“How should a new trans man deal with all the increase in anxiety after finally being honest with themself?”
- Question submitted by Anonymous and answered by Liam Lowery as a part of Everyone Is Gay: Second Opinions
You know the expression, “It’s not what you say; it’s how you say it”? Here is what I perceived from the way you asked this question:
I am guessing that there was always a nebulous question mark looming over your head when it came not just to sexuality—but to more basic things, like your name or preferred gender pronouns.
I am guessing that you eventually decided you needed to answer those questions about yourself.
I am guessing that inevitably, you saw a plot arc on The L Word, or came across a Tumblr featuring cute trans guys in bow ties, and a chord was struck somewhere deep within you. For the first time, maybe, you felt called towards an answer about yourself.
But, given societal transphobia, lack of inclusion in some LBGT spaces, and the entire overwhelming process of transitioning (though that means different things for different people), maybe you didn’t want that answer to be “trans.” You thought about the process of telling family and friends, and your heart sank. Could you really take this on?
Maybe I am just projecting.
You see, the hardest person to come out to is always yourself. Because when you come out to yourself, it sets you on a path lined with decisions only you can make. When I realized I was trans, I wanted to shove the realization deep into the recesses of my mind and never deal with it again. But I couldn’t, and I’m glad for it now.
I have news for you, new trans man. Since you’ve come out to yourself, you are not so new after all—in fact, you’ve already done the hardest thing. Congratulations!
For the anxiety:
[First, I want to say this: if at any point your anxiety is overwhelming, or makes you think suicidal thoughts, seek the help of a mental health professional immediately. Not to be a downer, but it is important to be aware of since one of the sad legacies of our community is an increased rate of suicide and depression.]
Early-transition anxiety varies a lot from person to person. Some people may have a hard time talking to their family about their new identity. For others, it might be trying to gain access to trans inclusive healthcare or afford things like new gender affirming clothes. For others, it might be gaining trans-specific legal resources to aid in their transition. For others, especially those who are geographically isolated, it might be establishing a trans support system. All of these problems can be solved using the Internet: PFLAG’s website for families, eBay for cheap clothes, Sylvia Rivera Law Project and Lambda Legal for legal resources, Art of Transliness, Original Plumbing and Bklyn Boihood for community resources, and to meet cool new friends.
Then there’s the stress, though. The stress of trying to decide what medical steps, if any, your transition will involve, and how to afford them. The stress of convincing your family and friends to respect your identity and, when they do, reflecting how your relationships have changed as a result. The stress of legally changing your name and/or legal gender, if you decide to do so. The stress that even when you do “transition” (whatever that really means), even if you are stealth and passing, you can never un-learn the questions you had to ask to get there: what does gender really mean, and how does gender inequality inform everyone’s lives.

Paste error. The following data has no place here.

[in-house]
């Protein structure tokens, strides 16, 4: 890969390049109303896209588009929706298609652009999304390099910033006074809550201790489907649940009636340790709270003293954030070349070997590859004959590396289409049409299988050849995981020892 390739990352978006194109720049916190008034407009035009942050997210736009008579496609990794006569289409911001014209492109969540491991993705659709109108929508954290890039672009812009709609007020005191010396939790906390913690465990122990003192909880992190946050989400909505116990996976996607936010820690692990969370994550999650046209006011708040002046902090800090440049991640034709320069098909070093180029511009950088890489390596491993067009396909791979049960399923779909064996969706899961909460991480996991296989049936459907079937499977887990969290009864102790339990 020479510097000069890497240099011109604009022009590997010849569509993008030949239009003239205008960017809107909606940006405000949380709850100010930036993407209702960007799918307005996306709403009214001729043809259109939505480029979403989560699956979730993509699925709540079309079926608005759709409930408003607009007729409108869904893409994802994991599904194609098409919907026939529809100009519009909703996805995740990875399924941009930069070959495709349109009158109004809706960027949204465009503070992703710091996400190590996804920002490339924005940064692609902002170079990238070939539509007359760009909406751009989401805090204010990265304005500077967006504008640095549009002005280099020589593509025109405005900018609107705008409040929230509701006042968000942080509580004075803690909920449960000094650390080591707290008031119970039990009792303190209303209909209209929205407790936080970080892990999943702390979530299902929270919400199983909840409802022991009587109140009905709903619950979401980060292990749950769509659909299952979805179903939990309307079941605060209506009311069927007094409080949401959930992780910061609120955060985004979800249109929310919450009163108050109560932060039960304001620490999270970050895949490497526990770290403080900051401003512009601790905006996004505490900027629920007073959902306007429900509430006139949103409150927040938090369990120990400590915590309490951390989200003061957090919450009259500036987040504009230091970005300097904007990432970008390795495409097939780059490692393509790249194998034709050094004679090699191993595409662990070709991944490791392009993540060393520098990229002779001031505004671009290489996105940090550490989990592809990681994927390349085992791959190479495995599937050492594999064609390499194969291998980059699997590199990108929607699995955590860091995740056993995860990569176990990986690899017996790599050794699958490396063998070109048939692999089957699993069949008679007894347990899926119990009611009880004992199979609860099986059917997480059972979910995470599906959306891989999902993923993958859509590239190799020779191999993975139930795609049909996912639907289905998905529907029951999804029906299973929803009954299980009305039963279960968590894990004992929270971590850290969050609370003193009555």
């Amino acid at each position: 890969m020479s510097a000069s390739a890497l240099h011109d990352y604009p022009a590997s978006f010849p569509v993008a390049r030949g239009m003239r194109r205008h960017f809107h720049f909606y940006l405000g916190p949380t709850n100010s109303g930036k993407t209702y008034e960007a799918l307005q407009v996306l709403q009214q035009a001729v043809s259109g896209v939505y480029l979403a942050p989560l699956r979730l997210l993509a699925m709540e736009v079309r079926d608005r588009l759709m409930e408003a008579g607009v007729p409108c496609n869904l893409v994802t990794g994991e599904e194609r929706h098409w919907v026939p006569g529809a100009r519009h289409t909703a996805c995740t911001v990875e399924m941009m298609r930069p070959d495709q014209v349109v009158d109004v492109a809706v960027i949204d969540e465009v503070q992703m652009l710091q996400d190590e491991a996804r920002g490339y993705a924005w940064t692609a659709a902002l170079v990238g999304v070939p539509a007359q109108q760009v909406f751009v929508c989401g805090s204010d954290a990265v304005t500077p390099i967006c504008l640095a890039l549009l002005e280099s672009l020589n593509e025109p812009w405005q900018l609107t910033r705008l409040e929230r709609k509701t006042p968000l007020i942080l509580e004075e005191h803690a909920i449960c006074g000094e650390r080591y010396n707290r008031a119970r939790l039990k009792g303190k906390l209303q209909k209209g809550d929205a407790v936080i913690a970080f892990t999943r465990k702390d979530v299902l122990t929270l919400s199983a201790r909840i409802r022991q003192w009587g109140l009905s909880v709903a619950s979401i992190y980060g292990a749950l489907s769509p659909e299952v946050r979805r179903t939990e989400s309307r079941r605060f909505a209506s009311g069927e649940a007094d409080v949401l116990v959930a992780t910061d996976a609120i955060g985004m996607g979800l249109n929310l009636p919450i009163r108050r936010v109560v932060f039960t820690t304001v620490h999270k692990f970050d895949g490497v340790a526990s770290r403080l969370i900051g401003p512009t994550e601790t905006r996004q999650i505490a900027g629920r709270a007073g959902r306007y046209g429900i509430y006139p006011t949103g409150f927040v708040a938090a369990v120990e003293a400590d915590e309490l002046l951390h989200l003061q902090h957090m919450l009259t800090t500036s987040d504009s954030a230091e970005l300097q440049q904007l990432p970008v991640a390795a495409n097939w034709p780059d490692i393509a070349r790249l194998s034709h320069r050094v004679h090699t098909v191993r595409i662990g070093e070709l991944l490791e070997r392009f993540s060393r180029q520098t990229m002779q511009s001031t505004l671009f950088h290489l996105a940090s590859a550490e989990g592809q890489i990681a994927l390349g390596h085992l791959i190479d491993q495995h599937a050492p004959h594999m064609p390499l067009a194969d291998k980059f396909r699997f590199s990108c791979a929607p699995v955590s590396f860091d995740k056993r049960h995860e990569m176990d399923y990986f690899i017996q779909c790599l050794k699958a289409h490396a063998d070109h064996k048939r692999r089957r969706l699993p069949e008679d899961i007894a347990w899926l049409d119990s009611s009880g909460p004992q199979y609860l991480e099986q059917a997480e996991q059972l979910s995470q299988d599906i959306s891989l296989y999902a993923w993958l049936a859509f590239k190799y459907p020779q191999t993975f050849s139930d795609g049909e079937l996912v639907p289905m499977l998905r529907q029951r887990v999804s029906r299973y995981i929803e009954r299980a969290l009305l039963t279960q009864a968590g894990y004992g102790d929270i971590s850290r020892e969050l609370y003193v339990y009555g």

Deep stuff, right?! When I was newly out, I felt like I was on a long road with no end in sight. It’s scary. I totally understand. As such, the last thing I wanted was more information on how to start a Kickstarter to fund my surgeries, or how to do a testosterone shot. I wanted to know (preferably from someone a few years post-coming out) how to get through the dark days when you feel bad/ugly and your family isn’t talking to you and everyone at school thinks you’re a freak. I didn’t want advice on the beautiful butterfly I would become (I am sure you know that you, too, are a beautiful butterfly), I wanted to hear how to survive as a caterpillar. In case you can’t tell, I am about to get mad real.
Take a bath. No, seriously. Take a bath. Make yourself a nice cup of tea, light a candle, get in the tub. Or if you live in a place with only a shower, go get one of those shower steamer things that makes your shower smell extra good.
Or: eat an ice cream cone. Clean your room. Do a yoga pose. Buy a plant and keep it alive. Wash your clothes with fabric softener. Take a walk. Paint a picture. Nap. Make yourself a dinner like you’d make if company were coming over. Sleep in.
The goal of this is two-fold: 1. Remind yourself that you are special and deserve to be taken care of. 2. Spend some time with you, in leisure, since you are already spending lots of time working on you. Get to know you, get to like you. You deserve that.
Then, after your bath/nap/ice cream/walk/laundry, take a minute to be grateful.
Take a second to say to yourself: I am so lucky to have the clarity to know myself. I am so lucky have already done the hardest part. I am so lucky to have good things in my life.
Gratitude is a practice, and often throughout any transition (whether you’re moving away from home for the first time, or changing your life to better reflect your gender identity) gratefulness is often the only thing that can ward of anxiety and fear. It is one of few sure ways to foster happiness in yourself without any external motivator. It is very good for sustaining you through long journeys, like the one you are on.
And then, always, remind yourself that the hardest part is behind you.